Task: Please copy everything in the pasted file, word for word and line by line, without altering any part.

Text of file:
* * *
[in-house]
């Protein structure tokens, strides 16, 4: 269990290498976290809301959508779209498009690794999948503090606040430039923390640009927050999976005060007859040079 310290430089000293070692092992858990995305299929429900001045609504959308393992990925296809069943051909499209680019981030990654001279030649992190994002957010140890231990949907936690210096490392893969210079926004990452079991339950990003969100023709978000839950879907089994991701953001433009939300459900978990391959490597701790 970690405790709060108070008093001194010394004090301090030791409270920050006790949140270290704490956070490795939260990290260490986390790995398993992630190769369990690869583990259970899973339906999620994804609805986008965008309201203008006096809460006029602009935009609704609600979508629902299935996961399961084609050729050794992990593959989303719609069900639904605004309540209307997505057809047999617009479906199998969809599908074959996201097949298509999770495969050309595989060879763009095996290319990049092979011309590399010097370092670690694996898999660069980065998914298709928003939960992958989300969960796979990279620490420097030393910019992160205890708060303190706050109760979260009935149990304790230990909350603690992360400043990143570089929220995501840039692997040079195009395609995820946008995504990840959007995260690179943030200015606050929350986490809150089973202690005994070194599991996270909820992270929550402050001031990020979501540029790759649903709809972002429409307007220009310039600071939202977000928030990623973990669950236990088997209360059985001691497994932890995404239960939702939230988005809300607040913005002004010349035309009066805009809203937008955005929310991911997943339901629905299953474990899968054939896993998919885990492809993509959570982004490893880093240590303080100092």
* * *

[in-house]
């Protein structure tokens, strides 16, 4: 269990290498976290809301959508779209498009690794999948503090606040430039923390640009927050999976005060007859040079 310290430089000293070692092992858990995305299929429900001045609504959308393992990925296809069943051909499209680019981030990654001279030649992190994002957010140890231990949907936690210096490392893969210079926004990452079991339950990003969100023709978000839950879907089994991701953001433009939300459900978990391959490597701790 970690405790709060108070008093001194010394004090301090030791409270920050006790949140270290704490956070490795939260990290260490986390790995398993992630190769369990690869583990259970899973339906999620994804609805986008965008309201203008006096809460006029602009935009609704609600979508629902299935996961399961084609050729050794992990593959989303719609069900639904605004309540209307997505057809047999617009479906199998969809599908074959996201097949298509999770495969050309595989060879763009095996290319990049092979011309590399010097370092670690694996898999660069980065998914298709928003939960992958989300969960796979990279620490420097030393910019992160205890708060303190706050109760979260009935149990304790230990909350603690992360400043990143570089929220995501840039692997040079195009395609995820946008995504990840959007995260690179943030200015606050929350986490809150089973202690005994070194599991996270909820992270929550402050001031990020979501540029790759649903709809972002429409307007220009310039600071939202977000928030990623973990669950236990088997209360059985001691497994932890995404239960939702939230988005809300607040913005002004010349035309009066805009809203937008955005929310991911997943339901629905299953474990899968054939896993998919885990492809993509959570982004490893880093240590303080100092």